How I earned, lost and regained my pilots license
And developed a life long love of stacking wood.
Growing up, they're all there was always a right way and a wrong way of doing things. This was especially true when it came to the organisation of things. My father, a firefighter, had a saying: Everything comes off of the truck quickly so it goes on to the truck slowly. Precision, order and uniformity was expected of stored items.
Which is likely how I fell in love with stacking firewood.
It started with the swing of a bat, a shatter of glass that filled me with both awe and terror and ended with me recieving, losing and again attaining my pilots license.
It began when I was in the fifth grade. My parents were out. We had a babysitter. I was excited I was determined to hit a baseball over my house. I wouldn’t dare try this if my folks were home. That night I attempted. That night I failed. Twice. The first attempt caromed off the gutter above the big picture window. Seven inches higher and I might have just skimmed it over the roof. That’s how I was thinking. The next attempt wasn’t so lucky. Seven inches lower, my line-drive annihilated the picture window.
I stood there, frozen, bat in hand waiting for the anvil to fall from the sky and crush me like the coyote. I was done like dinner. Facing certain death, I stayed up, waiting for my parents to arrive and rid the earth of me.
Lucky for me, my parents decided that this was a good ‘learning opportunity’. By the way, if learning is doled out as a punishment, is it any wonder that as I child I believed that learning sucks?
Anyway, as part of my ‘learning the value of things’ I was required to work for my father. The rate of pay? One dollar per hour. Apparently, to have that glass replaced 1985 with a pane of glass from James F. Leahy and Dartmouth. Nova Scotia was $52. In my thirteen year old mind, I might as well have been condemned to a life of hard time.
So. I had to work. My work involved heating our home. We heated it with wood. For fifty two hours I was in charge of the family woodpile. My work? Stack the wood, bring in the wood, stack it again, load the woodbox and keep the wood stoves burning.
And most of this wood moving and stacking took place when the weather was finger numbingly cold. I had small hands, a weak back and a father with high expectations for productivity. His expectations for productivity didn’t mesh well with his belief that things needed to be put away in an orderly fashion. When it came to those two values, his desire for order was king.
I listened to his instructions. Every word of them. And? I never seemed able to make a pile of wood that was orderly enough. It was quite an impossible assignment. Here kid, go play leggo where every block is a different shape. And by the way, whatever you make? It needs to be even, symmetrical and uniform.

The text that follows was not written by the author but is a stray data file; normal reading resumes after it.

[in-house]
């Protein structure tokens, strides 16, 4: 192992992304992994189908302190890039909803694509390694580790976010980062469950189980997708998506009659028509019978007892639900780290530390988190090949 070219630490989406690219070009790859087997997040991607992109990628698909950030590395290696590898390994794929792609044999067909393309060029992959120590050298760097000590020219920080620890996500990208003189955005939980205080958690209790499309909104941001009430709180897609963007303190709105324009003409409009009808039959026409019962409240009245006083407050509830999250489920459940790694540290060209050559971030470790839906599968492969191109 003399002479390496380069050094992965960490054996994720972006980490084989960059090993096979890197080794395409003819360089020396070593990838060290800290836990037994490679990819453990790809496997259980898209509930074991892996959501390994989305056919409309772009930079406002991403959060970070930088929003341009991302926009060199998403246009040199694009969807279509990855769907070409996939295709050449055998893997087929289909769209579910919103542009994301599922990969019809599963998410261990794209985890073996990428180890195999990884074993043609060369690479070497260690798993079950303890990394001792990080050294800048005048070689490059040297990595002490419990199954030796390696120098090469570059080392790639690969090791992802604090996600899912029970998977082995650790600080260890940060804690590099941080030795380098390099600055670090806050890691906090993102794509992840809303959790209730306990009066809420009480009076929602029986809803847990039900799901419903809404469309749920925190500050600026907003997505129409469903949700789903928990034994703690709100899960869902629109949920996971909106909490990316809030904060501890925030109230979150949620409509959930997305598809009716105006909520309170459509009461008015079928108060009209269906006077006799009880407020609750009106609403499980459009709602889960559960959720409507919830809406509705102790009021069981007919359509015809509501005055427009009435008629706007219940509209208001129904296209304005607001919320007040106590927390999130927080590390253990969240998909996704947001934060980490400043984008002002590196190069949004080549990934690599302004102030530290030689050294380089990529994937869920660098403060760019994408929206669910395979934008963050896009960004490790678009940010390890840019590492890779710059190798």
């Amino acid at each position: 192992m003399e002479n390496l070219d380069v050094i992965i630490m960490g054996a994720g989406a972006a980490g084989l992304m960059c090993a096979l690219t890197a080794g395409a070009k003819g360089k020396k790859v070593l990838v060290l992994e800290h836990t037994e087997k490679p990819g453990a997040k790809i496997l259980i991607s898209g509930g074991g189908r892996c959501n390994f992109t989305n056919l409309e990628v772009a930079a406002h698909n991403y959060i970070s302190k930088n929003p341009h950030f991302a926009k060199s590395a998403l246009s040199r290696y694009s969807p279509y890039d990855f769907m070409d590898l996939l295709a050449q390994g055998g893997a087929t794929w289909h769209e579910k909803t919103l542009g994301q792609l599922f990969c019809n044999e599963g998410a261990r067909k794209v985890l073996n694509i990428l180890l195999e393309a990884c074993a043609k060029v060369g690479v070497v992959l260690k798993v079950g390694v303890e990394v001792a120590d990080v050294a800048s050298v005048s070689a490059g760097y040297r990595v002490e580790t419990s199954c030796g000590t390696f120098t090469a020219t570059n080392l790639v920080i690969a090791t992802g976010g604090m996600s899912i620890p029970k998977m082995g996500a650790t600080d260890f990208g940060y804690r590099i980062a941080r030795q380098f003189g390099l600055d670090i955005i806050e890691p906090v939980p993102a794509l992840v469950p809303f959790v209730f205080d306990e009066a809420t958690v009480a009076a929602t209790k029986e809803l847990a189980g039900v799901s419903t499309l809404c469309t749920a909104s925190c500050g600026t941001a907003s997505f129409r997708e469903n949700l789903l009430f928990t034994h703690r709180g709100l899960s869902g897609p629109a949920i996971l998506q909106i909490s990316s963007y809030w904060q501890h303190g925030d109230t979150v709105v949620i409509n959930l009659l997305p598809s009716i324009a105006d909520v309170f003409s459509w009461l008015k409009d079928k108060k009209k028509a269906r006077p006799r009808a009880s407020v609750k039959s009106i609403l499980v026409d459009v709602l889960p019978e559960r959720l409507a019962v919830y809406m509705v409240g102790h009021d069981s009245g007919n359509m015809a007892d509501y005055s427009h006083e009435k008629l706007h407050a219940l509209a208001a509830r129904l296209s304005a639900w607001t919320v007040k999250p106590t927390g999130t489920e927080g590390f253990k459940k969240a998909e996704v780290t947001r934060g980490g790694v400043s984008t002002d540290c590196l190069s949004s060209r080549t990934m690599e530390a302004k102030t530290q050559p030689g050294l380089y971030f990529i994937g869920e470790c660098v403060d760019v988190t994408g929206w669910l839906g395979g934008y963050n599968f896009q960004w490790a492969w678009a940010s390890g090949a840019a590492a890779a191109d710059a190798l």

Each weekend he’d tell me what to do with detailed instructions. Each weekend he’d joke that now that I knew what to do he could give me a pilot's licence.
Though I only asked why once, he always delivered his dadly punchline: Because now you’re licensed to take that wood and pile it over there!
Though most say that dad jokes don’t cause harm, I’m doubtful. I believe that the explosion of the Chernobyl power plant was likely not due to what they say but an over presence of dad jokes in the atmosphere.
Regardless of that, the dad joke he made in the morning left space for his lunchtime dad joke. Just before I’d run into the house for lunch, he’d check my work. I don’t ever remember it being done well, right or good enough the first time. Perhaps there were times that happened, I just don’t remember them.
I do remember my dad checking out the woodpiles, shaking his head, knocking them over while proclaiming my pilot’s licence revoked. His attempt at humour barely veiled his aggression and disgust. And, somehow the experience was made almost bearable for me.
All right. Try it again. stack it up. Maybe you'll get your pilot licence back soon…
Though the experience was both humiliating and discouraging, I became pretty damn good at stacking wood.
But now I'm an adult and I like stacking wood in my own way.
I’m not concerned that much with symmetry. I stack it in ways that seem pleasing to me.
Sometimes my creations work. The woodpile stands.
Other times, they collapse under the weight of their ambition.
Either way, I’m grateful to my dad for providing me with a learning experience that has inadvertently become one of my favourite hobbies.
Here’s a video of a wood stack gone wrong.
Here’s a video of how I turned it into something very pleasing.